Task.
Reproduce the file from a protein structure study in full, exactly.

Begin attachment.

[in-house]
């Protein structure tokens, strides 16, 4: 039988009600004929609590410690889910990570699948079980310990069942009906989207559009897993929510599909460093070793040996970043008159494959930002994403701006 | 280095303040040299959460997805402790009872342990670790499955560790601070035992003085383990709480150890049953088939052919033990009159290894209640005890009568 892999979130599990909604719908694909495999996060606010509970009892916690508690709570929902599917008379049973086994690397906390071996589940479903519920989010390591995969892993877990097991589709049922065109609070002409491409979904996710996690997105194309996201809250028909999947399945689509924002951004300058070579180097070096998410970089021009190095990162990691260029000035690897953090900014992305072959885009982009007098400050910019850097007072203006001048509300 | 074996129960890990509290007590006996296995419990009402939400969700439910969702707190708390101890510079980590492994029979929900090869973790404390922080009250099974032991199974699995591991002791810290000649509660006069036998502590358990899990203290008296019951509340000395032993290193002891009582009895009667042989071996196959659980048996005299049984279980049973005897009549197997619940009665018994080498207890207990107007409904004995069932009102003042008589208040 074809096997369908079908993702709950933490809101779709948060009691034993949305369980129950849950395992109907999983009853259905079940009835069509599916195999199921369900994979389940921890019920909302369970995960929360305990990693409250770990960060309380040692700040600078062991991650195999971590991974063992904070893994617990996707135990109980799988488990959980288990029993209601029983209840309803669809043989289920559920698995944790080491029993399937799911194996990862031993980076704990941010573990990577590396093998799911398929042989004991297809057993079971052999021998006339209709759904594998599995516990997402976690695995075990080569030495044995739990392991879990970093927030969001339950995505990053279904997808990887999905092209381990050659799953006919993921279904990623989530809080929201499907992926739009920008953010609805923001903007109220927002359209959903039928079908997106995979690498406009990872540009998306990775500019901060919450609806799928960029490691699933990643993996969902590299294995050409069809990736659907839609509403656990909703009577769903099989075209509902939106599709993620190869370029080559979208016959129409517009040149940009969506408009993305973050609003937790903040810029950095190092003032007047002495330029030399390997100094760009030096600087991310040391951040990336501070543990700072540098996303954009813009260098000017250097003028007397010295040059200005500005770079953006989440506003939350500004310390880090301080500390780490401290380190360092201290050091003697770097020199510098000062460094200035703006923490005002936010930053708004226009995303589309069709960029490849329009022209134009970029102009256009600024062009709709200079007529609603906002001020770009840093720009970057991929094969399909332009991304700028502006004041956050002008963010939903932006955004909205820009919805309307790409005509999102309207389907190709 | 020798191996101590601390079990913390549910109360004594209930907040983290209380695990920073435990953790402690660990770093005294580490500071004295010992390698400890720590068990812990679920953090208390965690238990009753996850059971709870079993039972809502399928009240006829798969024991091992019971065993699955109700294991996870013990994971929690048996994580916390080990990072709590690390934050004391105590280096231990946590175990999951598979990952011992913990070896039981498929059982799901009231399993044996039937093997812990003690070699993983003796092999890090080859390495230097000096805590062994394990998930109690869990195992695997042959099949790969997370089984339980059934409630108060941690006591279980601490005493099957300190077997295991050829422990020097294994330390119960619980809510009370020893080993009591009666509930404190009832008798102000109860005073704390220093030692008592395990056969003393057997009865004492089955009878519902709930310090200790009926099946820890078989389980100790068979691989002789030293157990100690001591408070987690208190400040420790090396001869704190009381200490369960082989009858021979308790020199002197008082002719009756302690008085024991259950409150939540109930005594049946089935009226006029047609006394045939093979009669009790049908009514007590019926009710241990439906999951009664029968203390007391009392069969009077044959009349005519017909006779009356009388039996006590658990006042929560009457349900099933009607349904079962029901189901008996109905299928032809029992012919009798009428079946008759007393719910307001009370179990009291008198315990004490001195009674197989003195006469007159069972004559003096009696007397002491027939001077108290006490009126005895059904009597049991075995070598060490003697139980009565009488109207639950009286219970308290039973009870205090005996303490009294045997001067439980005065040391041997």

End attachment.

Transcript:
[in-house]
């Protein structure tokens, strides 16, 4: 039988009600004929609590410690889910990570699948079980310990069942009906989207559009897993929510599909460093070793040996970043008159494959930002994403701006 | 280095303040040299959460997805402790009872342990670790499955560790601070035992003085383990709480150890049953088939052919033990009159290894209640005890009568 892999979130599990909604719908694909495999996060606010509970009892916690508690709570929902599917008379049973086994690397906390071996589940479903519920989010390591995969892993877990097991589709049922065109609070002409491409979904996710996690997105194309996201809250028909999947399945689509924002951004300058070579180097070096998410970089021009190095990162990691260029000035690897953090900014992305072959885009982009007098400050910019850097007072203006001048509300 | 074996129960890990509290007590006996296995419990009402939400969700439910969702707190708390101890510079980590492994029979929900090869973790404390922080009250099974032991199974699995591991002791810290000649509660006069036998502590358990899990203290008296019951509340000395032993290193002891009582009895009667042989071996196959659980048996005299049984279980049973005897009549197997619940009665018994080498207890207990107007409904004995069932009102003042008589208040 074809096997369908079908993702709950933490809101779709948060009691034993949305369980129950849950395992109907999983009853259905079940009835069509599916195999199921369900994979389940921890019920909302369970995960929360305990990693409250770990960060309380040692700040600078062991991650195999971590991974063992904070893994617990996707135990109980799988488990959980288990029993209601029983209840309803669809043989289920559920698995944790080491029993399937799911194996990862031993980076704990941010573990990577590396093998799911398929042989004991297809057993079971052999021998006339209709759904594998599995516990997402976690695995075990080569030495044995739990392991879990970093927030969001339950995505990053279904997808990887999905092209381990050659799953006919993921279904990623989530809080929201499907992926739009920008953010609805923001903007109220927002359209959903039928079908997106995979690498406009990872540009998306990775500019901060919450609806799928960029490691699933990643993996969902590299294995050409069809990736659907839609509403656990909703009577769903099989075209509902939106599709993620190869370029080559979208016959129409517009040149940009969506408009993305973050609003937790903040810029950095190092003032007047002495330029030399390997100094760009030096600087991310040391951040990336501070543990700072540098996303954009813009260098000017250097003028007397010295040059200005500005770079953006989440506003939350500004310390880090301080500390780490401290380190360092201290050091003697770097020199510098000062460094200035703006923490005002936010930053708004226009995303589309069709960029490849329009022209134009970029102009256009600024062009709709200079007529609603906002001020770009840093720009970057991929094969399909332009991304700028502006004041956050002008963010939903932006955004909205820009919805309307790409005509999102309207389907190709 | 020798191996101590601390079990913390549910109360004594209930907040983290209380695990920073435990953790402690660990770093005294580490500071004295010992390698400890720590068990812990679920953090208390965690238990009753996850059971709870079993039972809502399928009240006829798969024991091992019971065993699955109700294991996870013990994971929690048996994580916390080990990072709590690390934050004391105590280096231990946590175990999951598979990952011992913990070896039981498929059982799901009231399993044996039937093997812990003690070699993983003796092999890090080859390495230097000096805590062994394990998930109690869990195992695997042959099949790969997370089984339980059934409630108060941690006591279980601490005493099957300190077997295991050829422990020097294994330390119960619980809510009370020893080993009591009666509930404190009832008798102000109860005073704390220093030692008592395990056969003393057997009865004492089955009878519902709930310090200790009926099946820890078989389980100790068979691989002789030293157990100690001591408070987690208190400040420790090396001869704190009381200490369960082989009858021979308790020199002197008082002719009756302690008085024991259950409150939540109930005594049946089935009226006029047609006394045939093979009669009790049908009514007590019926009710241990439906999951009664029968203390007391009392069969009077044959009349005519017909006779009356009388039996006590658990006042929560009457349900099933009607349904079962029901189901008996109905299928032809029992012919009798009428079946008759007393719910307001009370179990009291008198315990004490001195009674197989003195006469007159069972004559003096009696007397002491027939001077108290006490009126005895059904009597049991075995070598060490003697139980009565009488109207639950009286219970308290039973009870205090005996303490009294045997001067439980005065040391041997």